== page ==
Banana Bread Mysteries: Unsolved


Amidst a heat wave-induced brownout, I noticed that the potato masher was missing from the Fixin’ Leaks and Leeks kitchen, and I needed it so that I could sneak up on four bananas and turn them into banana bread. If they saw the blender (which was already occupied for making piña coladas), they’d run for sure, but a potato masher doesn’t look as intimidating, so you can imagine my frustration when I couldn’t find it.

Nate and I scoured the kitchen for the potato masher, to no avail, so we came up with a few theories:


–The electrical company manufactured a heat wave in order to plan a brownout, sneak into the kitchen, steal just the potato masher, wrap it in tin foil, strap it to the roof of the electrical power headquarters, and signal life forms from outer space while laughing and drinking beer.

–It’s in my purse.

–It’s on my face (like my glasses, when I’m looking for them).

–The dryer ate it and will spit it out a year or two later, along with a few socks that have gone missing too. (I’ll just have to be patient.)

We still have not solved the mystery, but I’m happy to report that a pastry knife will work just as well if your potato masher has been stolen for nefarious reasons, and the blender is blending tropical drinks—or if you have bananas that look like they will skip town.

Despite the tension rising in the kitchen like a steam bath of uncertainty, the banana bread turned out great! I followed the recipe for Skinny Banana Bread by Lauren Allen, but I used egg substitute for the egg and reduced-fat margarine for the butter.

Fresh from the oven, the bread was packed full of banana flavor. Also, we pretty much devoured the loaf in one sitting—partly because it was that good—but also because we thought we might find the potato masher inside.

And. .. we did NOT find the potato masher inside. It’s still missing, but I wouldn’t put it past myself to drop a potato masher into bread batter, bake it up, and announce that the prize inside was something I had totally intended. Meanwhile, I’m telling the Fixin’ Leaks and Leeks team to check my purse for the TV remote, and now that I think of it—we should check the couch cushions, one last time, for the potato masher.

In Other News: I have a couple more stories out:

“Stray Hairs” is a dark, experimental story that you can read on pages 6-7 of Streetcake Magazine’s 73rd issue, part 2.

“Muzak” is a quirky story in Tiny Molecules. The editors called it “deadpan weirdness,” which is one of the best compliments ever–for me, anyway.

 Your Turn: What are items that you constantly lose? Where do you find them?

31 thoughts on “Banana Bread Mysteries: Unsolved

  1. Ha!

    Perhaps your potato masher stepped out for a quick drink of it’s own being inspired by your piña coladas and considering it was a brownout, he/she thought they would not be missed. After one two many drinks, your potato masher is sleeping one off by the side of the road just down the street from your house.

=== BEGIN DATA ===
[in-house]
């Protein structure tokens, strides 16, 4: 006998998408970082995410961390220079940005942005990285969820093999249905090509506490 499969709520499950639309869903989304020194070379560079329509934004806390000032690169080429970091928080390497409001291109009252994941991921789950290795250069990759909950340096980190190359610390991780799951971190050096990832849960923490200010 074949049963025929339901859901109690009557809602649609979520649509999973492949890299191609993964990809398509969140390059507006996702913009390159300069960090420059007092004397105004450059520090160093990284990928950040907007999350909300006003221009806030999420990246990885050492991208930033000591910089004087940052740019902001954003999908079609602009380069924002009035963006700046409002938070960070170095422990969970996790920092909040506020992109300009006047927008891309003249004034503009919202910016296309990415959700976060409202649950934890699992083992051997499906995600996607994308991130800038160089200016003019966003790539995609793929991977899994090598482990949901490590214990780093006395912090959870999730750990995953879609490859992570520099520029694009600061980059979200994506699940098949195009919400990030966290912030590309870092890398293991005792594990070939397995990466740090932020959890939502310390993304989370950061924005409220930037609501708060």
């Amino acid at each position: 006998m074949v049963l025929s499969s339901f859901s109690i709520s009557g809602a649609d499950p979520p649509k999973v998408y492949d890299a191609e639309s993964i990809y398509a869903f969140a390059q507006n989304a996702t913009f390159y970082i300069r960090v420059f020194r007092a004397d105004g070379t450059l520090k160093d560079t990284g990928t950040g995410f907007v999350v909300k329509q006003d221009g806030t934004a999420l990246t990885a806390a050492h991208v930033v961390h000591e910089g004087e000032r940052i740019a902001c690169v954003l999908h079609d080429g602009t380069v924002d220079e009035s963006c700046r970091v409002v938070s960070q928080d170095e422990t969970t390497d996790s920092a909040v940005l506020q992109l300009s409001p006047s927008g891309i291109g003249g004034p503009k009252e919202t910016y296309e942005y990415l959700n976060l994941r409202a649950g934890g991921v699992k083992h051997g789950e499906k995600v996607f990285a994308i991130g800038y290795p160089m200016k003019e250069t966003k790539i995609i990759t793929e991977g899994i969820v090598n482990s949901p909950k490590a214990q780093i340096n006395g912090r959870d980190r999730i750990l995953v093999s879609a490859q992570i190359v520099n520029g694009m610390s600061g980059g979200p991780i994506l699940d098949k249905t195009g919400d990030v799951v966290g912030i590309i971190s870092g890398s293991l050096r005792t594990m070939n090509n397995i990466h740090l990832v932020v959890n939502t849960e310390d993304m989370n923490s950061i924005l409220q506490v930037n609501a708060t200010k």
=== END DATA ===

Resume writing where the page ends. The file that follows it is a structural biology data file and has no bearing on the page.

Glad you were able to persevere with the pastry knife and produce a delicious looking banana bread.

    Liked by 1 person

  2. I think you did the wise thing by sneaking up on those bananas. Bananas can’t be trusted! I haven’t lost anything recently. But my wife found something of interest the other day: a lunch menu from April 1979 from a hotel in the Catskill Mountains. The Catskills used to be a popular vacation destination. There were many hotels there. But all of them are gone.

    Liked by 1 person

  3. I hope you post a sequel, when the masher finally surfaces, curious where it got to (did you check the grasscatcher bag on the lawnmower?) I’m thinking if you were to keep a few squids around the kitchen, maybe they could live in the dishwasher, seems like they’d be naturals at potato mashing, much better than octopuses, who generally swipe the potato mashers and piña colada glasses for their octopus gardens. Enjoyed this post and the Muzak story!

    Liked by 2 people

  4. I haven’t made banana bread in ages. It seems like a potato masher would be a hard thing to lose, but I lose things like that all the time. (It comes from having too much stuff.) Congratulations on your latest publications! (They were a walk on the weird side.)

    Liked by 1 person

  5. Wow, it’s frustrating when an object that no one would take or move is not where it should be. I hope you find the potato masher. I’d attach a heavy chain to it when you find it. I’m still looking for a pen I’ve misplaced somewhere. It’ll pop up when I least expect it.

    Liked by 1 person

  6. We have recently lost a saucepan. It’s been gone for two months and considering we’re locked down, I can’t imagine where it could be! Loved the stories—but I hope hearing constant music doesn’t mean my tentacled demise as well!

    Liked by 2 people

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